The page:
I hate terrorism as well, but this would be a huge slippery slope if Apple is forced to create a backdoor.
 

Solomani

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Sep 25, 2012
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Confusing. This is a New York state magistrate judge. His "ruling" only applies to cases in the State of New York, right?

The current case regarding the terrorist iPhone is in the jurisdiction of Southern California (San Bernardino). So the NY judge's "ruling" really has little bearing on the outcome of the FBI attempting to coerce Apple into getting access to that iPhone.

To me, the word "ruling" used here is misleading, since it gives the impression that Apple already won the case regarding San Bernardino. A better word would have been "opined". This judge opines that Apple should not be forced by the Gov to unlock the (San Bernardino) iPhone. But his "ruling" (or any opinion for that matter) is not binding in all 50 states. That's really up for the Supreme Court to decide.

Still, I will admit that Apple did score a small victory by having this NY (federal) judge on their side. The rest of the country, the tech-illiterates, are against Apple. And Trump and the other demagogues are using the narrative that "Apple is wrong because Apple is helping those terrorists! Apple should instead be a good Patriotic Company and help the US Government in every manner possible to defeat the boogeyman terrorists!"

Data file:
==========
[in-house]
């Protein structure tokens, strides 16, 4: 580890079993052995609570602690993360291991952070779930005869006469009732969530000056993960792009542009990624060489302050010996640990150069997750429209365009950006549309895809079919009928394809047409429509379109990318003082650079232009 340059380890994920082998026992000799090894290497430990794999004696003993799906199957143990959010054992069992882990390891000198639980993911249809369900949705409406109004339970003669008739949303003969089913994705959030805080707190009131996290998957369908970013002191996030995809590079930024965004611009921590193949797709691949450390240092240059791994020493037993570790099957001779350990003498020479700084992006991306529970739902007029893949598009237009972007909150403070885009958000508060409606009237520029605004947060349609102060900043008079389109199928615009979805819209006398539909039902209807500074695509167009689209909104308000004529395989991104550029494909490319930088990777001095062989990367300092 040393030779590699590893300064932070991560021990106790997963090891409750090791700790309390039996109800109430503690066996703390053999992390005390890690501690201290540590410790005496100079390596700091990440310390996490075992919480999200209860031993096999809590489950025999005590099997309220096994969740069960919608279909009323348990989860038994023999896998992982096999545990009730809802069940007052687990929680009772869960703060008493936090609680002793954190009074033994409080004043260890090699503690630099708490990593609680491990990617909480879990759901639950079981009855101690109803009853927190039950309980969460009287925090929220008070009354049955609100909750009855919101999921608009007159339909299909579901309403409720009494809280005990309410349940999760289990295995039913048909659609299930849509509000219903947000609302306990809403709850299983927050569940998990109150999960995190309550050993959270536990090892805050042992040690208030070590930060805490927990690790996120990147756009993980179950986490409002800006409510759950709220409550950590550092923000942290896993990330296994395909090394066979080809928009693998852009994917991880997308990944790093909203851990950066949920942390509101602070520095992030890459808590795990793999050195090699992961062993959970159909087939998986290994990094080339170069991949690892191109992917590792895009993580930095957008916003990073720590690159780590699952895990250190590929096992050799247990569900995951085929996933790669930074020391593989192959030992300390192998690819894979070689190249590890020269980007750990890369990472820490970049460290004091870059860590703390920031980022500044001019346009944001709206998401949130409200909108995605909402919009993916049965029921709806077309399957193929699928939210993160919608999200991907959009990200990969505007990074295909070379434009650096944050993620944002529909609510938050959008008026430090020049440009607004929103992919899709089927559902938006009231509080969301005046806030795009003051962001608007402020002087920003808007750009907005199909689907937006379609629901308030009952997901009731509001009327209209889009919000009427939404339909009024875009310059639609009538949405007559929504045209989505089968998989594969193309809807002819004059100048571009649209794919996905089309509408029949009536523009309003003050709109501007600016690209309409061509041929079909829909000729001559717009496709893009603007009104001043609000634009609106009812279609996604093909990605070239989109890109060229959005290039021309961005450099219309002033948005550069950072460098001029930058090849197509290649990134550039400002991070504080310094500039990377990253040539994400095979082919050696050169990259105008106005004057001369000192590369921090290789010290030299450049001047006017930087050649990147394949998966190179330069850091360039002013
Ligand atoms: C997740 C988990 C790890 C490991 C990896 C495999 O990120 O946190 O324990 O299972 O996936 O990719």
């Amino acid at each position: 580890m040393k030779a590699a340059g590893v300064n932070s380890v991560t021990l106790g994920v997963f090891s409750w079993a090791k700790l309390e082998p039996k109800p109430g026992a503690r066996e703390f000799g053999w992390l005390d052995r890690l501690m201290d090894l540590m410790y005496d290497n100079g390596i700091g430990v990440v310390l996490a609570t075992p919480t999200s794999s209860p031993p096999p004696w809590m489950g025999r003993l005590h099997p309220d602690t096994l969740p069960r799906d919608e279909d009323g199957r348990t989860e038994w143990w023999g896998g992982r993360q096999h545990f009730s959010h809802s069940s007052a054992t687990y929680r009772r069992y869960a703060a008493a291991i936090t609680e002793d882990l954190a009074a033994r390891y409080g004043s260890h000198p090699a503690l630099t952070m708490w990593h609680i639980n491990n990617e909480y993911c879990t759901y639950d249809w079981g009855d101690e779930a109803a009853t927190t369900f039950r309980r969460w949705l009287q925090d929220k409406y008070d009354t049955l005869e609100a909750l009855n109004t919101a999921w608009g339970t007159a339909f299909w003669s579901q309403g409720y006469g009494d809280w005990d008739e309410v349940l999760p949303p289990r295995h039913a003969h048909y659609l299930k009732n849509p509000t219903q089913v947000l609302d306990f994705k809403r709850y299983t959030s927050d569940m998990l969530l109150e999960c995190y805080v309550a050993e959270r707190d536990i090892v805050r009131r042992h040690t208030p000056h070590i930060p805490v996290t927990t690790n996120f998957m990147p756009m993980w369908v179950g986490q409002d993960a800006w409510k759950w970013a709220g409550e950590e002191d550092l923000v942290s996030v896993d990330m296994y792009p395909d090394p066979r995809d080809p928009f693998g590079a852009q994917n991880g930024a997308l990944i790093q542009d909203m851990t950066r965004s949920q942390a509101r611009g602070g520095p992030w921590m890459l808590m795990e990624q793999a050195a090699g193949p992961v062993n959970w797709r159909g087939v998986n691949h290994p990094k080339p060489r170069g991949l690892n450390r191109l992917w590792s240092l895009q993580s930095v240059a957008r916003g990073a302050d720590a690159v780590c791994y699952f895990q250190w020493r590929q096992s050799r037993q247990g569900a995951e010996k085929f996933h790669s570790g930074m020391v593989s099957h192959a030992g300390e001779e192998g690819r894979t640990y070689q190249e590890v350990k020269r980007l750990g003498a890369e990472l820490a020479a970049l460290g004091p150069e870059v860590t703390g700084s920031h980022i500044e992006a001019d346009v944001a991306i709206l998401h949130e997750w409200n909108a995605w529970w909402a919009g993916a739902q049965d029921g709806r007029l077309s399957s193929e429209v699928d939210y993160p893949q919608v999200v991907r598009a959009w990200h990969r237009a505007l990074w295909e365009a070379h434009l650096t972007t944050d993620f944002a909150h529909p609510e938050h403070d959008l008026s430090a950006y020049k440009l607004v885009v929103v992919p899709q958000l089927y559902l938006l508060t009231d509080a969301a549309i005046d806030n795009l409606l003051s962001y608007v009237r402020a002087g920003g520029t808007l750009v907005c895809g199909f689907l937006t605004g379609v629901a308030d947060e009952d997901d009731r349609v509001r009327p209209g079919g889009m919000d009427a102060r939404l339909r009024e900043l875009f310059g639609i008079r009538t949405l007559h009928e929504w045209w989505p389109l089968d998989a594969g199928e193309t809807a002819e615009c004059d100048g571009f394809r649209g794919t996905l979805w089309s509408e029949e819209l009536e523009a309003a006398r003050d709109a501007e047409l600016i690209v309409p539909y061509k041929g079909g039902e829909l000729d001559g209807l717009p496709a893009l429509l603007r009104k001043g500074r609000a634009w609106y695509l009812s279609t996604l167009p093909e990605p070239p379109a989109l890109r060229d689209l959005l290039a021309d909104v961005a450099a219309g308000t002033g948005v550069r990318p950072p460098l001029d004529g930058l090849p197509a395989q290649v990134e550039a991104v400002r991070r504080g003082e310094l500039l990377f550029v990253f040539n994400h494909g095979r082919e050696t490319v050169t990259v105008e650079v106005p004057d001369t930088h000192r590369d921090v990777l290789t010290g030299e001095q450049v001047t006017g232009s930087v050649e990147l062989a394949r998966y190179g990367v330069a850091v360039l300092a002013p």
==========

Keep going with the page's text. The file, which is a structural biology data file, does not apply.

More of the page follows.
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2457282

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Dec 6, 2012
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I think this will all end up in the Supreme Court. I just hope that the rationale proposed by this judge prevails. Unfortunately this means the clowns in Washington will get to decide. Not sure that is a good thing.
 
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Col4bin

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Honestly, don't what else to say and comment about this case and others like it, that hasn't been said already here on MR.
 

garirry

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Apr 27, 2013
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No, we haven't. As the OP stated, this is not legally binding, and even if it were, there is still the appeals process in which such a ruling could be overturned.

This is far from over.

BL.
Yeah, I realise that, but I've meant to say that it means that we at least got a chance at winning this. Which is why I'm kinda happy.
 
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KALLT

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Sep 23, 2008
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Confusing. This is a New York state magistrate judge. His "ruling" only applies to cases in the State of New York, right?

The current case regarding the terrorist iPhone is in the jurisdiction of Southern California (San Bernardino). So the NY judge's "ruling" really has little bearing on the outcome of the FBI attempting to coerce Apple into getting access to that iPhone.

To me, the word "ruling" used here is misleading, since it gives the impression that Apple already won the case regarding San Bernardino. A better word would have been "opined". This judge opines that Apple should not be forced by the Gov to unlock the (San Bernardino) iPhone. But his "ruling" (or any opinion for that matter) is not binding in all 50 states. That's really up for the Supreme Court to decide.
You are correct, but the cases can be compared and whatever a judge has to say in one case can be persuasive to a judge in another, regardless whether it is binding or not. Also, if both cases end up in different circuits of federal courts of appeal and the rulings are different, then the Supreme Court might be inclined to accept the case. The positive side to this is that there are differences of opinion within the judiciary.